Sunday, January 19, 2014

The First Kids I Ever "Taught"

This afternoon, I met up with some of my old students for ice cream.

These were the first kids I ever "taught." The kids who were patient with me when I had no training, no curriculum, and even, no textbooks (for some). The kids who convinced me to change my major to secondary English education. They changed the direction of my life. That's no small thing.


Jeremy and I, with (what were) my 8th grade homeroom students

Some of (what were) my 10th and 11th grade students.



I hadn't seen them in six years, so I was nervous to see them and talk to them. I was also sure I wouldn't remember all of their names, but a dozen or so showed up and I instantly knew them all. And it was in this moment that I was forced to see them differently. Before, they were 15 year-olds with limited English and a lot of silly antics. Now, they are twenty-somethings just trying to find their way in the world.

Just like me. 

They are working part-time.
They are managers at restaurants.
They are studying economics, international business, and banking/finance.
What?!

They are all grown-up.
I kept saying, "I can't believe how old you look?!"
They kept saying, "You look exactly the same?!"

This was just a small gathering of those who could make it. Others are married and have kids to take care of. Some are in Thailand attending Mission college. Others are about to graduate from Adventist University of the Philippines. Still others have found jobs or universities in California, Virginia, and Minnesota.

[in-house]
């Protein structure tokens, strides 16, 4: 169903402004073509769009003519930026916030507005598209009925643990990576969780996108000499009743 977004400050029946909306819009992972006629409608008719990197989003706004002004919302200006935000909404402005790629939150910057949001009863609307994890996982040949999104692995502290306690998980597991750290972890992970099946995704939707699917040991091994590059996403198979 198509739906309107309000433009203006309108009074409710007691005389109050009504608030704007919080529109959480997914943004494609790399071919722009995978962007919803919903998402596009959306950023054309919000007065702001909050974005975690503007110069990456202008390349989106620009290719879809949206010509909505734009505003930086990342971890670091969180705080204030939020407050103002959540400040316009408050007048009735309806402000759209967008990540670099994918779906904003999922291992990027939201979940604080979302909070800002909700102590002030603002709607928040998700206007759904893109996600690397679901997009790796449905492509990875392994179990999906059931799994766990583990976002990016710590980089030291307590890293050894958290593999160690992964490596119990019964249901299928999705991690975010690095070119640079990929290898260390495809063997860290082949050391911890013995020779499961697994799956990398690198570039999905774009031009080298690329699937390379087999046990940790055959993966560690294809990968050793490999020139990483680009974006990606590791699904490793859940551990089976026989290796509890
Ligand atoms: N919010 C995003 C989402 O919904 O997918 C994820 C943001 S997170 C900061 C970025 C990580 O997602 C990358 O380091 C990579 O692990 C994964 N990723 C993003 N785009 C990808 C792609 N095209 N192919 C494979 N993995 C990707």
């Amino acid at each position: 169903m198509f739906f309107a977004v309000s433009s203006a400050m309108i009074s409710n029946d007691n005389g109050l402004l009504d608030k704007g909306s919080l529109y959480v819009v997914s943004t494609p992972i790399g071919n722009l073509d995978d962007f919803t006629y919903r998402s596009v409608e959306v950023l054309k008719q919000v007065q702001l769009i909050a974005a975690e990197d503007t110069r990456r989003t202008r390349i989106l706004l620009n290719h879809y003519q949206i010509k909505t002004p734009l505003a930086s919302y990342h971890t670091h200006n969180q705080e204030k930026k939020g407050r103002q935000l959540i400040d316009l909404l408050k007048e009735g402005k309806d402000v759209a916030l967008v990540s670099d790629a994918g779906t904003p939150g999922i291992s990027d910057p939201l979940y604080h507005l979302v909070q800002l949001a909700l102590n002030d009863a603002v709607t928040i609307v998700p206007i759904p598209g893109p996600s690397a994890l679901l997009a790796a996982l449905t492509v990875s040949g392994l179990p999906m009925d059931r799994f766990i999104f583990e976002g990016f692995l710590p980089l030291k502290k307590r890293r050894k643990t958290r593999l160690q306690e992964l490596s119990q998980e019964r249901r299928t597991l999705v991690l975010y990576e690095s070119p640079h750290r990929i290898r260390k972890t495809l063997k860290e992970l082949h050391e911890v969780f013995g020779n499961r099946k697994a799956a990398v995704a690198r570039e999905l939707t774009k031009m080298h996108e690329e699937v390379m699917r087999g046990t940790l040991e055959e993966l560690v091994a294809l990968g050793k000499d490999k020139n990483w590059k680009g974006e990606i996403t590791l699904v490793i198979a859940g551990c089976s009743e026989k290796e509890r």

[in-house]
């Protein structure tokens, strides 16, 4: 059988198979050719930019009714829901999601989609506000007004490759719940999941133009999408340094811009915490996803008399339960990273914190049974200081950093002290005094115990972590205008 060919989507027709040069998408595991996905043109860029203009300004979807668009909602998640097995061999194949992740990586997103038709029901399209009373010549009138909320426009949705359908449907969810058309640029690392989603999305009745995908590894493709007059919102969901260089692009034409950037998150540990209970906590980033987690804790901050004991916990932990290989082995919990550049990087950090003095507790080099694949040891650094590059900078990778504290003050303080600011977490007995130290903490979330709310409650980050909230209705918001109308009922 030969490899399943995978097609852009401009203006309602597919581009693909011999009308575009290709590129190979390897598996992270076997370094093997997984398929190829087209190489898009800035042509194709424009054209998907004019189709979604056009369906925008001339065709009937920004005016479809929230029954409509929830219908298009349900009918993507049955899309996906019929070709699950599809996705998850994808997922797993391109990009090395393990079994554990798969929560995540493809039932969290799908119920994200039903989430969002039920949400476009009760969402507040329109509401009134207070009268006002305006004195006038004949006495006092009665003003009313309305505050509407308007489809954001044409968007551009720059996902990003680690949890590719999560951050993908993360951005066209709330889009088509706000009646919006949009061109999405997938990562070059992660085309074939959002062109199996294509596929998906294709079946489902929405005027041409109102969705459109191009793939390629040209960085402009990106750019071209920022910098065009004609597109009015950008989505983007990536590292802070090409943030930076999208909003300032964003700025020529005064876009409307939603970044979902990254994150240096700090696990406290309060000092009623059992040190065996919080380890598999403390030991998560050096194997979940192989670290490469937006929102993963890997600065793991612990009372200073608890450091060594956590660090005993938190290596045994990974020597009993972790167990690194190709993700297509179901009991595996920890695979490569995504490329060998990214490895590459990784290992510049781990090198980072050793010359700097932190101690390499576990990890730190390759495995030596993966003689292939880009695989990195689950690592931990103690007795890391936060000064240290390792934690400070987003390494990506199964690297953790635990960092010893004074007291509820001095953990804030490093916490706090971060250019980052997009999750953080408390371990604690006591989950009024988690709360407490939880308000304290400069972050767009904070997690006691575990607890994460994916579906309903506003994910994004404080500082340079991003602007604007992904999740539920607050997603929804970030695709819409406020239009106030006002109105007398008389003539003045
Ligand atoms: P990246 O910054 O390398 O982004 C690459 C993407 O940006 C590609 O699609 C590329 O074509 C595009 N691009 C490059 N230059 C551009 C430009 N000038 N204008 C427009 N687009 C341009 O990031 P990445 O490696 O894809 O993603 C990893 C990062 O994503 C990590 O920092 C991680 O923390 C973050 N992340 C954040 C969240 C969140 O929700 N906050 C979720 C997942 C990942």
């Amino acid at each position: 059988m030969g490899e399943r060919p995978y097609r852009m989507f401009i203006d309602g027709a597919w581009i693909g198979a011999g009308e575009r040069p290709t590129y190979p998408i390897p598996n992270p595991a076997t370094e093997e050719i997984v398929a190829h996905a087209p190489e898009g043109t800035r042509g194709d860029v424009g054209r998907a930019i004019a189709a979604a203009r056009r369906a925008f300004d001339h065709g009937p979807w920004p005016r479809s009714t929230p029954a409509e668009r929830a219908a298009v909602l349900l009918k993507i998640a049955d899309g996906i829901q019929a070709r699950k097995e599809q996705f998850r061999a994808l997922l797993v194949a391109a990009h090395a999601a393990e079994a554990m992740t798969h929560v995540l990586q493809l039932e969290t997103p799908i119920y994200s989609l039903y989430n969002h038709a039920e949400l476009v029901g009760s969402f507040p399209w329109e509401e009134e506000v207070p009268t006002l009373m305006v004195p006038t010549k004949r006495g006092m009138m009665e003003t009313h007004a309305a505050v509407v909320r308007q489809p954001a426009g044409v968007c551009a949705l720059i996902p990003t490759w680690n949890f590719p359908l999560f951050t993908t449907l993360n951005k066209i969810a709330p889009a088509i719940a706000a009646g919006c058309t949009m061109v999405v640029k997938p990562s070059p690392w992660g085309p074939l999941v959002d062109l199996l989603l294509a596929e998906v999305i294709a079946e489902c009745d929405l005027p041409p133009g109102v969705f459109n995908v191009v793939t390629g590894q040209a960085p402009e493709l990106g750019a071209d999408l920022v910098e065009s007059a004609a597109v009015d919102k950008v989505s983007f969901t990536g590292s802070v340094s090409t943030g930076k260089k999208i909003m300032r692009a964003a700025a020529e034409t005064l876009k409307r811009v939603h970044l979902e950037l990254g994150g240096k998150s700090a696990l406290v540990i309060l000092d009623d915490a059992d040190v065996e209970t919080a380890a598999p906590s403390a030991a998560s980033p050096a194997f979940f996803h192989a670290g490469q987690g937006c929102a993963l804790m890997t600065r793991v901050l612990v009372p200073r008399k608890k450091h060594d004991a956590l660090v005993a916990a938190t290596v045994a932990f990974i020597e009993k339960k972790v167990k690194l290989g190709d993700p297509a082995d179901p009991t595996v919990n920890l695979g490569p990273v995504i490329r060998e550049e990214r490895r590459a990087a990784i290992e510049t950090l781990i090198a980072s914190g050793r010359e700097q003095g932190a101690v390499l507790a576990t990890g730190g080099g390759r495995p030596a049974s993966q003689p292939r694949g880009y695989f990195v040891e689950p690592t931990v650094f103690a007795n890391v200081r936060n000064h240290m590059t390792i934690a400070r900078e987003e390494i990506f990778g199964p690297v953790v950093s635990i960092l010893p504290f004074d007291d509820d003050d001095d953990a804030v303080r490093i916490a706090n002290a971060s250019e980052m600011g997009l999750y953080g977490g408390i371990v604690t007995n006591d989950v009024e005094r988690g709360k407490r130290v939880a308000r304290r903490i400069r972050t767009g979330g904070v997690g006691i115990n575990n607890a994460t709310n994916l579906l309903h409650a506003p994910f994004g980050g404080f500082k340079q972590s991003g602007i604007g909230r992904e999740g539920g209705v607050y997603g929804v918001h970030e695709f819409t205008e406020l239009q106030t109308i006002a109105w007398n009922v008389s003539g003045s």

I was happy in particular to see one student, his name is Chayhak. I could recognize his big smile anywhere. It's the same big smile he would shine in my direction whenever I stepped into his 10th grade English classroom. This guy never had much to say. I couldn't get a word out of him. And when he tried he visibly shrunk in his hair and got really shy. He didn't speak much English at all. But he just kind of followed us around and listened. 

But today, after an awkward "Are we huggers?" moment (the answer, I think, should always be "yes"!), he had a conversation with me in perfect English. He speaks confidently, because he has worked so hard since then to study in college. I kept telling him how proud I am of him. Because I am. 

Today, I looked around at this great group of people and realized how blessed I am to have seen them again. To know them at all.

Blessed.



3 comments:

minsu said...

warm-hearted...

Christoffer said...

And this seems a really, really good thing.

Ashley Barber said...

I love this!